quote:
    Originally posted by fpczyz

    It was my belief that all the wisenheimers as myself left New York and ventured west but I see there is still one left...........



    Does this refer to me? Did I say something offensive?
    #15
    BT
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    RE: My New York "Roadfood" diary 2006/01/12 17:35:59 (permalink)
    quote:
    Originally posted by Pigiron

    Minor quibble here- what you had was a "half-sour", and you're right, it's nowhere near as good as a "full-sour". I personally think you made a huge mistake in getting the corned beef over the pastrami at Katz's.


    I have to stick with what I've said. I have always preferred "half-done" pickles to "full sour", and lament that they are hard to get away from the east coast, everywhere else I've eaten them which has included many places up and down the coast (after all, I grew up there) from New York to Miami Beach. Katz's pickle was not, IMHO, "half done"--it was barely pickled at all, but even so I actually didn't dislike it, I just wished for a bit more time in the pickle barrel.

    As for the sandwich, the awful truth is I don't like pastrami nearly as much as I like corned beef. For me it's "OK" but I really love corned beef.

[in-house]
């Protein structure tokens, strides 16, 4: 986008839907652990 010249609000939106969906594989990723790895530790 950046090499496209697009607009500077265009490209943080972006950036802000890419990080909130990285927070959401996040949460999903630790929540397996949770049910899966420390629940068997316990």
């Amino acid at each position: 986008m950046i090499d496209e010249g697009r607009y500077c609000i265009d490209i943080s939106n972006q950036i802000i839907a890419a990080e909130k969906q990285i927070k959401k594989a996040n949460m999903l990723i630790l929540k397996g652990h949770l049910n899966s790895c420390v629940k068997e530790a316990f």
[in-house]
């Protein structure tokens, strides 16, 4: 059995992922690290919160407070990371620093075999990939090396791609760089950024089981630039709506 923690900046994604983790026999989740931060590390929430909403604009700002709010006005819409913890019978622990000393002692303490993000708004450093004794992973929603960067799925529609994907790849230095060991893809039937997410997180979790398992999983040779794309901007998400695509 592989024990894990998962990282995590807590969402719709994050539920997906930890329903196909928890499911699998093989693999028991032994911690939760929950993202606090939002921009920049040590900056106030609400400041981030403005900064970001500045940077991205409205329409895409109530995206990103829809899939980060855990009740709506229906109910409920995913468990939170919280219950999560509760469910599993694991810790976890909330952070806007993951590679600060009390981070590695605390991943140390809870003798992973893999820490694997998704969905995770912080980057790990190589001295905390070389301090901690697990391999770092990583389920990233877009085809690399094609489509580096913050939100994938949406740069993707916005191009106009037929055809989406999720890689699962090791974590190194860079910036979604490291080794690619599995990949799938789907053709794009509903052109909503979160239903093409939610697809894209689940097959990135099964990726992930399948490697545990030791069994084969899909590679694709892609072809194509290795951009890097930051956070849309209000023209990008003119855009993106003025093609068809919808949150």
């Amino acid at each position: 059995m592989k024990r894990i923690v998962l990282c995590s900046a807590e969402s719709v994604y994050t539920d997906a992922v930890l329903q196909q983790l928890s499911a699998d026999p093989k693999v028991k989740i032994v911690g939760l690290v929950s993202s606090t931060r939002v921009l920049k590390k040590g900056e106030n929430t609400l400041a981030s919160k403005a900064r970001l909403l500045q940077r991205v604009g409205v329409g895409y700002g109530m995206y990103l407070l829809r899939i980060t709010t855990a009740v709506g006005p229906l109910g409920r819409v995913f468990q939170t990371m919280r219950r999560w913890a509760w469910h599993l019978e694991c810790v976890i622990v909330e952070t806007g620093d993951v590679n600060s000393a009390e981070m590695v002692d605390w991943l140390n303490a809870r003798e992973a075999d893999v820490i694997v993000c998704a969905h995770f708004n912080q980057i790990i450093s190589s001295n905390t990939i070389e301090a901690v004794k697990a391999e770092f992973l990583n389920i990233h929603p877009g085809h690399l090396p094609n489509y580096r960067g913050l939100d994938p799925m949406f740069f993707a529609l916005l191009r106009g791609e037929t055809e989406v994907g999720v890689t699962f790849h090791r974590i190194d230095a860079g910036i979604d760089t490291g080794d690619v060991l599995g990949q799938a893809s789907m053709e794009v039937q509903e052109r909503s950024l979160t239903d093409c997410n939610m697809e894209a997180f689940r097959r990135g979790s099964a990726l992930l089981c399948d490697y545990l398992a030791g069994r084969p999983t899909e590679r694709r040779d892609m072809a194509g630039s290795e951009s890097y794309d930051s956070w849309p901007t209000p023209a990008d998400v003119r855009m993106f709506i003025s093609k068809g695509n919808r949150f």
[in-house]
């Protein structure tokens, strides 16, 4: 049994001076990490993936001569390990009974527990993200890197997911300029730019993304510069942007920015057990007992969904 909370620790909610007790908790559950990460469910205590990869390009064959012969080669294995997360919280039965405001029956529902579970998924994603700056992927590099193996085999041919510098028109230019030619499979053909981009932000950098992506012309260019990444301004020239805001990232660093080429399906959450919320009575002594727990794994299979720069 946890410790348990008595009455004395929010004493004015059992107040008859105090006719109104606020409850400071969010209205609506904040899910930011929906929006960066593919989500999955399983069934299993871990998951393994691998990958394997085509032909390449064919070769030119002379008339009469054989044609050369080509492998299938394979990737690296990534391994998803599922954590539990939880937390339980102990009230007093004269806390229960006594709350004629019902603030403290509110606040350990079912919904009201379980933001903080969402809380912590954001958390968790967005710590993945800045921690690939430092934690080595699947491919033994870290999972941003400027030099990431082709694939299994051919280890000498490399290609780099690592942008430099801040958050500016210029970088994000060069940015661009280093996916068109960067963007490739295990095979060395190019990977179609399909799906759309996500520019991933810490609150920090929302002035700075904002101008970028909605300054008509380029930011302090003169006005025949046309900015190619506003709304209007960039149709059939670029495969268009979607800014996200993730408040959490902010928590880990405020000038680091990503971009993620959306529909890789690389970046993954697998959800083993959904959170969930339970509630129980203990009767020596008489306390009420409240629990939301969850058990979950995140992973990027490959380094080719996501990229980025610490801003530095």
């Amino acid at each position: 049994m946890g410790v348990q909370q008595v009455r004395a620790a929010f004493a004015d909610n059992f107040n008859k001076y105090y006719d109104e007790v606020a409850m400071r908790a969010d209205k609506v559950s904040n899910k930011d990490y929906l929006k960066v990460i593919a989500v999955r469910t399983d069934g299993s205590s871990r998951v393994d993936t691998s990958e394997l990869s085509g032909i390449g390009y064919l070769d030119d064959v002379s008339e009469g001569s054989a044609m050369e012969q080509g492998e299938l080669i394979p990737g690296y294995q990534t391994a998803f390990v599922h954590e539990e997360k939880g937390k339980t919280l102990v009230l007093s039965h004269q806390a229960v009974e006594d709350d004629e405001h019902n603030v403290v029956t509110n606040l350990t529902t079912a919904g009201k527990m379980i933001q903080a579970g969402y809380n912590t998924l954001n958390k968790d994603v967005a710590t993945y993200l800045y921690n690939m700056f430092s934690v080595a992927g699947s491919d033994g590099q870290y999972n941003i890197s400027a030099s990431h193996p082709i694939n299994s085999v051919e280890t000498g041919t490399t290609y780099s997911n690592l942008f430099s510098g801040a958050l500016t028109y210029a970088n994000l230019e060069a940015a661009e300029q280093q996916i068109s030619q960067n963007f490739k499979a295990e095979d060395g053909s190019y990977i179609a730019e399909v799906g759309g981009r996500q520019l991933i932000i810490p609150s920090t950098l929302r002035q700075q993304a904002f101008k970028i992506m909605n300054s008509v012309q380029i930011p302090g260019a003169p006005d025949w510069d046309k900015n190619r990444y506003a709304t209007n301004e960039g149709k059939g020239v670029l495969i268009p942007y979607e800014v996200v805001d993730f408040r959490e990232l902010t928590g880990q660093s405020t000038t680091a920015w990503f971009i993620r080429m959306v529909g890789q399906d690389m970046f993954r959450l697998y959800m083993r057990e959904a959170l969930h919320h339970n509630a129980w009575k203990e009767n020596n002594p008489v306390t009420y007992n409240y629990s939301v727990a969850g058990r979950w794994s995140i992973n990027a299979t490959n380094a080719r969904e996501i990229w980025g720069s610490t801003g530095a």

quote:
    Don't tell anyone about Fried Dumpling!!! It's always too crowded as it is. It's my absolute favorite spot in the city for a quick bite.


    I didn't blow your secret, several guidebook writers did, but I have to repeat--if you haven't tried the Dumpling House (sadly, even more crowded) only a block and a half away, you should.

    quote:
    Yeah, Famiglia used to be good, now they are a big chain, and not much better than Sbarro's.


    IMHO it was better than the Sbarro's in every US mall, though maybe not better than the ones in NYC. I didn't try Sbarro's there--that would have been too humiliating. I did look for the opportunity to have a coal oven pizza but I weigh more than a few pounds too much as it is and just stuffing one down to say I did it didn't seem like something I wanted to do (some of the best places apparently don't sell them "by the slice"). After all, I have had them before. This wasn't my first trip to New York. Just my first trip since early 2001.

    #16
    BT
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    RE: My New York "Roadfood" diary 2006/01/12 17:37:59 (permalink)
    quote:
    Originally posted by Pigiron

    quote:
    Originally posted by fpczyz

    It was my belief that all the wisenheimers as myself left New York and ventured west but I see there is still one left...........



    Does this refer to me? Did I say something offensive?


    Not to me. As I read what you said, it was constructive debate which I had hoped to provoke and I appreciate it.
    #17
    sizz
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    RE: My New York "Roadfood" diary 2006/01/12 19:36:38 (permalink)
    quote:
    Pigiron Posted - 01/12/2006 : 16:50:44
    --------------------------------------------------------------------------------

    quote:
    Originally posted by fpczyz